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East Lyme - Developers said Thursday they need to revise the master development plan for Gateway Commons, a proposed commercial and residential village, in order to move forward with plans to bring a big-box store to the area.
The developers' representatives said they will seek approval next month to relocate the planned entrance into the retail component 300 feet south of the original location.
During an informal, nonbinding discussion with the Zoning Commission Thursday, the representatives told the commission that they haven't been able to acquire the land they need for the access road at a reasonable cost. The developers, Simon Konover Co. of West Hartford and KGI Properties of Providence, have not yet submitted a formal plan for the commercial component of the project.
In 2008, the town approved a master plan for the development, proposed on roughly 200 acres between Interstate 95's Exits 73 and 74, but the project stalled during the economic downturn. The developers are now building 280 rental apartments near Exit 73, after receiving final site plan approval from the town for the residential phase.
The master plan for the retail phase calls for building an entrance off Flanders Road near Exit 74. The access road would stretch from its intersection at Flanders Road through the retail area, which would include one big-box store and up to five junior anchor stores.
On Thursday, Theodore Harris, attorney for the developers, said they have been unable to reach an economically feasible agreement to purchase a parcel of land off Flanders Road for the proposed access road. The parcel holds the East Lyme Driving Range and the former location of The Shack restaurant, Harris said. Town records show a 28-acre parcel in that vicinity is owned by 296 Flanders LLC, a Stonington-based company.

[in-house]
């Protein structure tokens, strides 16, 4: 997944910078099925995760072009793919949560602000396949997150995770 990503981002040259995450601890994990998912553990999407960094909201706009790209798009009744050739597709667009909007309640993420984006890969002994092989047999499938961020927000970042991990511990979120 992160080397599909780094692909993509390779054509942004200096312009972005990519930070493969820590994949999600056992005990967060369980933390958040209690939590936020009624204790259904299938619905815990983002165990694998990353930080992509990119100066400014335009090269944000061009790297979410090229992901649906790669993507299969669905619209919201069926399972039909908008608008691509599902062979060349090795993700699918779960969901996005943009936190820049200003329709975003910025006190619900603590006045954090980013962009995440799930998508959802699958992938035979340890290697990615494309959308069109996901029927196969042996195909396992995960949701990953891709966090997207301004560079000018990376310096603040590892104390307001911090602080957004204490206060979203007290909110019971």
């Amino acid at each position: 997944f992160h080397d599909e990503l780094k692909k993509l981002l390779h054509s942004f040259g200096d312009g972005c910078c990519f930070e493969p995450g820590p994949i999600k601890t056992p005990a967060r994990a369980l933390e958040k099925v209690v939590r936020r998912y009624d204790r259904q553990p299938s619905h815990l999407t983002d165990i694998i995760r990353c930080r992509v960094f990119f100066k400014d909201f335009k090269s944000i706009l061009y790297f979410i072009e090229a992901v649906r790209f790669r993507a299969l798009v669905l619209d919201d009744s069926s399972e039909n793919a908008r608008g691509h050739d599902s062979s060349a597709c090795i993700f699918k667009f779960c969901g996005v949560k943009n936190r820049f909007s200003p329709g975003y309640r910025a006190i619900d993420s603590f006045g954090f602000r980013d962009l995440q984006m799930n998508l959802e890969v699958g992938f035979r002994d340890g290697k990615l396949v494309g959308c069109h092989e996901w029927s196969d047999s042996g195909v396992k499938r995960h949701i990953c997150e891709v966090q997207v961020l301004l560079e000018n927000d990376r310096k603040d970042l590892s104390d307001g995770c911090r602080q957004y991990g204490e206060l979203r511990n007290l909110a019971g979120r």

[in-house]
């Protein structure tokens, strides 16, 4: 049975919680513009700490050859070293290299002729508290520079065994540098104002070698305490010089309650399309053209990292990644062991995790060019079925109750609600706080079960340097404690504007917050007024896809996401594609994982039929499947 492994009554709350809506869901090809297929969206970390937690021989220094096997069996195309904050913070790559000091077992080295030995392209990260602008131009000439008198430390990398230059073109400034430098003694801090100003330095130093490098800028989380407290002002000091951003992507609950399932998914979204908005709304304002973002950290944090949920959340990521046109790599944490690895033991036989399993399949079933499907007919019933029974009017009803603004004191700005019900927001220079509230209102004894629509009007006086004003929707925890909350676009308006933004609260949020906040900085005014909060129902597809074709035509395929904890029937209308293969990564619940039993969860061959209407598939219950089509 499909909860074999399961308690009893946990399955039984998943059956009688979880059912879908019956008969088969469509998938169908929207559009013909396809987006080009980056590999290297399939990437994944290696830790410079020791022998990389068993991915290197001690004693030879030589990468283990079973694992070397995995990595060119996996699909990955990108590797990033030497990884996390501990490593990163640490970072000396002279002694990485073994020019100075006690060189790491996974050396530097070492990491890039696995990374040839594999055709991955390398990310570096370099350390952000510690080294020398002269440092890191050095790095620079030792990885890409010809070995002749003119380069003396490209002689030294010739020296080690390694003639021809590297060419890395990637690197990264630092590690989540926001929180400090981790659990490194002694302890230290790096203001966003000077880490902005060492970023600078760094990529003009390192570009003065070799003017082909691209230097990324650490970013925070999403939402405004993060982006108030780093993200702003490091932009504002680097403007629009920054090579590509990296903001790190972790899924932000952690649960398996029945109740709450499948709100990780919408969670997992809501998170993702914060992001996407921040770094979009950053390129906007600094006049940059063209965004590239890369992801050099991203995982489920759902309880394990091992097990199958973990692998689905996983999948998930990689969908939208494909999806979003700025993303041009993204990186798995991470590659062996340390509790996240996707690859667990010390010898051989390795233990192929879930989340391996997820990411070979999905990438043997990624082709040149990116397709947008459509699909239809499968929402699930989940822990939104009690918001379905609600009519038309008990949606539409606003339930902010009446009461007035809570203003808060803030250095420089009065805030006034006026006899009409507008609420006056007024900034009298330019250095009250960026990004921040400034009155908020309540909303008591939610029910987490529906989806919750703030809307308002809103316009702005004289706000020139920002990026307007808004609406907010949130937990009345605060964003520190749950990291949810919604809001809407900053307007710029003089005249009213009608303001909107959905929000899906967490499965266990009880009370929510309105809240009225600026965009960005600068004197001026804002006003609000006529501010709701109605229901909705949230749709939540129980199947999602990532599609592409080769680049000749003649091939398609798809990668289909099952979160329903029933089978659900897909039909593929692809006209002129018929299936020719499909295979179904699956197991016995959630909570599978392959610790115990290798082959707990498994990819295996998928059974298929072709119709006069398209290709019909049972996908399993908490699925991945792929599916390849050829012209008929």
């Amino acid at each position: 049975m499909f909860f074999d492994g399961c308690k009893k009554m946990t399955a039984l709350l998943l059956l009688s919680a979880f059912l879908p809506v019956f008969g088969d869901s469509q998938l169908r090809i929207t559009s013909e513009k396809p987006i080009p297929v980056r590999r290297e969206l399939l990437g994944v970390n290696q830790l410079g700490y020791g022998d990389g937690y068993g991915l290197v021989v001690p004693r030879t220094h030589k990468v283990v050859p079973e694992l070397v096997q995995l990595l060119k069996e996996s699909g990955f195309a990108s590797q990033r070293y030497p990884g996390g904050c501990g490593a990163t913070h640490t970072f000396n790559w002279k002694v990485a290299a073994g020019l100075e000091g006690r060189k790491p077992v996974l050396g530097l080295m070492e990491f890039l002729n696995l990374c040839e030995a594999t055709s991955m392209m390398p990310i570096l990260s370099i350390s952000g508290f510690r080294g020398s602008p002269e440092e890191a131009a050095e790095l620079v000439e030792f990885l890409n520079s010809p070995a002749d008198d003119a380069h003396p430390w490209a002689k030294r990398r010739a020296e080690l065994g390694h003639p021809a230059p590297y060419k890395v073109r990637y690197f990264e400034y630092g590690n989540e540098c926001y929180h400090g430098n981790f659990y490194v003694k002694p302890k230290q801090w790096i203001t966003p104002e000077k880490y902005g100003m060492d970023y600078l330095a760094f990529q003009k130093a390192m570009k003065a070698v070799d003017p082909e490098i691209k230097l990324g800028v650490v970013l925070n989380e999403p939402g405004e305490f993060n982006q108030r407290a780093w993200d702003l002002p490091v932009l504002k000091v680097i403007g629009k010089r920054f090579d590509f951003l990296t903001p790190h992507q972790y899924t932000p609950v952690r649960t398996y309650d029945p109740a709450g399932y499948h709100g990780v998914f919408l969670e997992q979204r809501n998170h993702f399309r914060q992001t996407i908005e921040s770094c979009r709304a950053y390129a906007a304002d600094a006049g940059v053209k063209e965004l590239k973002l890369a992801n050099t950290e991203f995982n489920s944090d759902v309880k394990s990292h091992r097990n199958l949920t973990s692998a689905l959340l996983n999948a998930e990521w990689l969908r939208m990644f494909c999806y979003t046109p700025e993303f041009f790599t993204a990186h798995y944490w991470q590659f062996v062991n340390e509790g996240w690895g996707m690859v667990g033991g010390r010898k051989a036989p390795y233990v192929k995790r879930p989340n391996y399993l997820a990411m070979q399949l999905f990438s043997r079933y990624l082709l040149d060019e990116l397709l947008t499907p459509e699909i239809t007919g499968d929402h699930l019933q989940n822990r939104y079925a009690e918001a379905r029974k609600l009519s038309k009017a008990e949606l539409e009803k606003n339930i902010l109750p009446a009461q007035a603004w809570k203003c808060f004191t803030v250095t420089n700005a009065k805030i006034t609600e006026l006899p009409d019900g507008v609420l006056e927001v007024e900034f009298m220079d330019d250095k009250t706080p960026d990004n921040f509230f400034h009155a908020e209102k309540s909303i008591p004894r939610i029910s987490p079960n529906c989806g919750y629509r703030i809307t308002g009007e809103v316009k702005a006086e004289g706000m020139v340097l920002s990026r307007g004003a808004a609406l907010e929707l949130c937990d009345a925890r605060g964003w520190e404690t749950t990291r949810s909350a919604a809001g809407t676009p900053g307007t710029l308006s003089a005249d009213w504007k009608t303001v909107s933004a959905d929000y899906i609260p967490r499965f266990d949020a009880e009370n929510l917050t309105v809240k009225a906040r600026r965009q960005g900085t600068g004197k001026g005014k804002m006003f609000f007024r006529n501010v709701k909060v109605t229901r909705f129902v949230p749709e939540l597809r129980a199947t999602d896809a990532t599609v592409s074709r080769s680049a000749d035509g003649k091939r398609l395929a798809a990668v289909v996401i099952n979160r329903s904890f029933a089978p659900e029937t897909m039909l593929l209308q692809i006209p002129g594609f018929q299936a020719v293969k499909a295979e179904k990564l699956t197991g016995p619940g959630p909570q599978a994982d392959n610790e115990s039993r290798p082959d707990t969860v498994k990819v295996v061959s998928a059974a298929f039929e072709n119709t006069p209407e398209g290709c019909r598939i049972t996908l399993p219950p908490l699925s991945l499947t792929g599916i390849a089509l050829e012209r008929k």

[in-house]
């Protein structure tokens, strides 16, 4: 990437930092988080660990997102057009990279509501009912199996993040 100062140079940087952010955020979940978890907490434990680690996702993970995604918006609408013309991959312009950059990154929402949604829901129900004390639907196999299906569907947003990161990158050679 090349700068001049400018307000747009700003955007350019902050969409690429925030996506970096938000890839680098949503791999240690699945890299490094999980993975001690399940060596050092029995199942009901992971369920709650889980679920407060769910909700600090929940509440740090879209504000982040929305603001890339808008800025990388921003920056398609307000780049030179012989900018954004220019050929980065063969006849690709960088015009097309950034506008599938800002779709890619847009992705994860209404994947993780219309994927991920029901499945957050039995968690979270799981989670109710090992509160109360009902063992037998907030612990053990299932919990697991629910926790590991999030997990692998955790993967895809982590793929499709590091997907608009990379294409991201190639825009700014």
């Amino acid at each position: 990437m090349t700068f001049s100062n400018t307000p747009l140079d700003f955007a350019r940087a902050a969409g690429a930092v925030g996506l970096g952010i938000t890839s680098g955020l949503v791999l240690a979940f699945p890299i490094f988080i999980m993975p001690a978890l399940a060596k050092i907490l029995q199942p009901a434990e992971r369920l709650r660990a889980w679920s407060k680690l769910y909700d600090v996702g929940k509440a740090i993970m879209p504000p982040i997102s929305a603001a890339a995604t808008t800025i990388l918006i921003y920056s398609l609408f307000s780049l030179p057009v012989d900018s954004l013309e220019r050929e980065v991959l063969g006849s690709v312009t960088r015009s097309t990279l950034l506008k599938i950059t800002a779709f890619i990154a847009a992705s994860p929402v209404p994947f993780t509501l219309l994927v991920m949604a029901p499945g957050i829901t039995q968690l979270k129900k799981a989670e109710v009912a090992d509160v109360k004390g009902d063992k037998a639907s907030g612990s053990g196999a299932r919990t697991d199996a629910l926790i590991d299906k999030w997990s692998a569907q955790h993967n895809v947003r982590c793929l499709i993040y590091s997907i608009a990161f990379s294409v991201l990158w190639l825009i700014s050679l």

Developers are now proposing building the entrance farther down the road, closer to Interstate 95's Exit 74 ramps. That road would allow construction of the anchor store at Gateway Commons - developers are negotiating a lease with Costco and have a letter of intent from the wholesale store - but its proximity to the highway ramps could restrict how many junior stores the state Department of Transportation allows in the commercial development.
Large developments near highways require DOT approval because of impact to traffic and roadways.
DOT could mandate construction of a new access road farther away from the highway ramps in order to alleviate any congestion from the junior stores.
The developers are also trying to convince the DOT, which is already planning to reconstruct the Exit 74 overpass, to at the same time widen the overpass to six lanes, said John Mancini of BL Companies, the project's engineering firm. The widened overpass could alleviate some traffic concerns and eliminate the potential need to relocate the access road.
The developers need to move the approval process for the commercial phase forward "at some speed" for the Costco lease to go through, Harris said.
Construction of the anchor store, which would take about two years, is also critical, he said, because the anchor store would not only attract smaller stores to the retail area but also generate revenue for the project's roadway improvements.
The Zoning Commission will continue to review the issue at 7:30 p.m. on Aug. 7 at Town Hall.